Best things to do in Key Largo
What is it? Playa Largo is the first newly built resort in Key Largo in 20 years.
Why go? The sprawling bayfront resort brings unparalleled luxury, mixing a landscaped beach area and stylish nautical décor with a touch of Miami’s midcentury glamor. Perhaps best of all, it’s a gastronome’s paradise, boasting three stellar restaurants: La Marea steakhouse for choice cuts of meat sourced from a local purveyor in Deerfield Beach, Sol by the Sea for creative dishes perched on a restored waterfront boathouse and Las Olas lobby bar for ceviche and sushi rolls.
What is it? Hitch a ride on a three-hour kayak or stand-up paddleboard tour through mangrove estuaries or deep water creeks.
Why go? The bayside of Key Largo is actually part of the Everglades, adding to the area’s ecological diversity. Embark on a kayak or SUP tour with Florida Bay Outfitters and encounter Dusenbury Creek, where manatee and Atlantic bottlenose dolphin sightings are common, or traverse the mangrove forests of Garden Cove, where you’ll spot wading birds and an abundance of marine life.
What is it? Few things go together better than a frosty rum cocktail and a Key Largo sunset. The place to revel in this harmonious union is Snook’s, an outdoor tiki bar on the Florida Bay.
Why go? Expect live music nightly to enjoy with your Rum Runner or Painkiller. And when you get hungry, it’s all about the smoked fish dip, conch fritters and coconut mahi-mahi.
What is it? Fish simply doesn’t get fresher than at this seafood distributor set on its own marina within a protected water basin, and boasting a waterfront café.
Why go? The backyard café serves fresh fish sourced directly from Keys fishermen. You can’t go wrong with the grouper sandwich, lobster BLT or the Cuban dolphin sandwich made with mahi-mahi, ham, Swiss cheese, pickles and mustard.
What is it? It’s the first underwater state park in the United States. Occupying 70 nautical square miles, Key Largo’s John Pennekamp Coral Reef State Park is all about offshore pleasures.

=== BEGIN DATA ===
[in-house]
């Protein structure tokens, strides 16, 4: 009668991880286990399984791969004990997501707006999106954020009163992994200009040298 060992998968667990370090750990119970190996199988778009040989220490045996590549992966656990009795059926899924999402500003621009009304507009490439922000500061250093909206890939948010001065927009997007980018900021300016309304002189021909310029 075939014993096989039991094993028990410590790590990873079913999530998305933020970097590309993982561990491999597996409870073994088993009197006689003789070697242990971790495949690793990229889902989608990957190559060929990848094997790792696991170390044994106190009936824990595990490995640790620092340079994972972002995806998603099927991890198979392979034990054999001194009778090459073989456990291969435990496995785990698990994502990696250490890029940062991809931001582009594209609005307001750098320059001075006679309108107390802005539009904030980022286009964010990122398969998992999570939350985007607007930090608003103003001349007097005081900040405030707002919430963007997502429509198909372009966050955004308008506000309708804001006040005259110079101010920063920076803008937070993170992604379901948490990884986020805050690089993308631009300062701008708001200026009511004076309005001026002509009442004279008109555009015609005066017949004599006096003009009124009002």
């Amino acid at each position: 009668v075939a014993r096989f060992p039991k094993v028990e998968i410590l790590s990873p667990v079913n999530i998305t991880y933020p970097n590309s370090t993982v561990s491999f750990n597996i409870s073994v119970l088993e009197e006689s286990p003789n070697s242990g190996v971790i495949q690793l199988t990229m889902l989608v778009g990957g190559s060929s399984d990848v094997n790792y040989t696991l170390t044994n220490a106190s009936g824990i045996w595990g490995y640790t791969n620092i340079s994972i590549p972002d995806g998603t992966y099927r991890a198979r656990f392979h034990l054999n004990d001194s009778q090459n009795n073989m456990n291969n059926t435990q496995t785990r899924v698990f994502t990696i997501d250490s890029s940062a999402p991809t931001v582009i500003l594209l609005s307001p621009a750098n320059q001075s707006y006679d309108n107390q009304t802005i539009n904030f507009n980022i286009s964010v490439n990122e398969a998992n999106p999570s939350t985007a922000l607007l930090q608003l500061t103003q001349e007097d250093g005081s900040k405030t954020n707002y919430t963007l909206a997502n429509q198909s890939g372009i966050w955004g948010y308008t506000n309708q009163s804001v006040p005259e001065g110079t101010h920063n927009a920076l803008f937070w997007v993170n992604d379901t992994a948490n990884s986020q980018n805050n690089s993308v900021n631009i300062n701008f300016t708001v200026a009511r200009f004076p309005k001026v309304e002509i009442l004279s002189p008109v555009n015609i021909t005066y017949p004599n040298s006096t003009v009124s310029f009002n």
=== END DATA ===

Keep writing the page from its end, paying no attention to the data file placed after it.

Why go? The best way to experience it is aboard a two-and-a-half hour snorkel trip. You’ll dive into crystal clear waters and discover swaying purple seafans, rainbow parrotfish, yellowtail snapper and maybe even a loggerhead sea turtle or a nurse shark.
What is it? This quirky, down-home restaurant dishes some of the best key lime pie in town.
Why go? Mrs. Mac’s is something of a Key Largo institution, unmistakable on the roadside for its conch shell pink and seafoam green cottage and neon sign exclaiming world famous key lime pie. While breakfast, lunch and dinner are served here, save room for a slice of that homemade pie, a perfect blend of tart, creamy and sweet baked into a graham-cracker crust.
What is it? This roadside waterfront fish shack is where boats tie up and locals while away the afternoon.
Why go? Located on Card Sound Road, an alternative route to Key Largo from Miami, Alabama Jack’s is an off-the-beaten-path haunt that’s a little bit country and a lot of quintessential Keys kitsch—think walls plastered with license plates, lobster traps and dive buoys strung from the ceiling and the requisite blue marlin mounted above the bar. Enjoy live music and a boisterous crowd, plus the famed fried grouper sandwich paired with an ice-cold beer.
What is it? Hop aboard a sailing catamaran with Caribbean Water Sports and experience a mesmerizing sunset over the Florida Bay.
Why go? People write songs about the sun setting over the Florida Keys—and with good reason. There’s nothing quite as peaceful as sailing through the tranquil waters with a cold beer or cocktail in hand as the sun sinks behind the horizon and the sky lights up in a million different shades of pink.
What is it? Dive the 510-foot retired Navy ship that sunk 130 feet under the sea.
Why go? Key Largo is a diver’s paradise with both natural and artificial reefs, and wreck divers especially love it here. The Spiegel Grove, a 1956 Navy Landing Ship, was sunk in 2002 six miles offshore of Key Largo. Since then, a thriving reef ecosystem has developed, making for an exciting wreck for advanced divers.
What is it? With a tin roof and lime green façade, Shell World beckons roadtrippers off the Overseas Highway and into its menagerie of seashells and quirky souvenirs.
Why go? Take home a satchel filled with puka shells, a capiz chandelier or a decorative conch shell (the symbol of the Florida Keys). You’ll also find the requisite shot glasses, keychains, T-shirts and even rum cake sold here.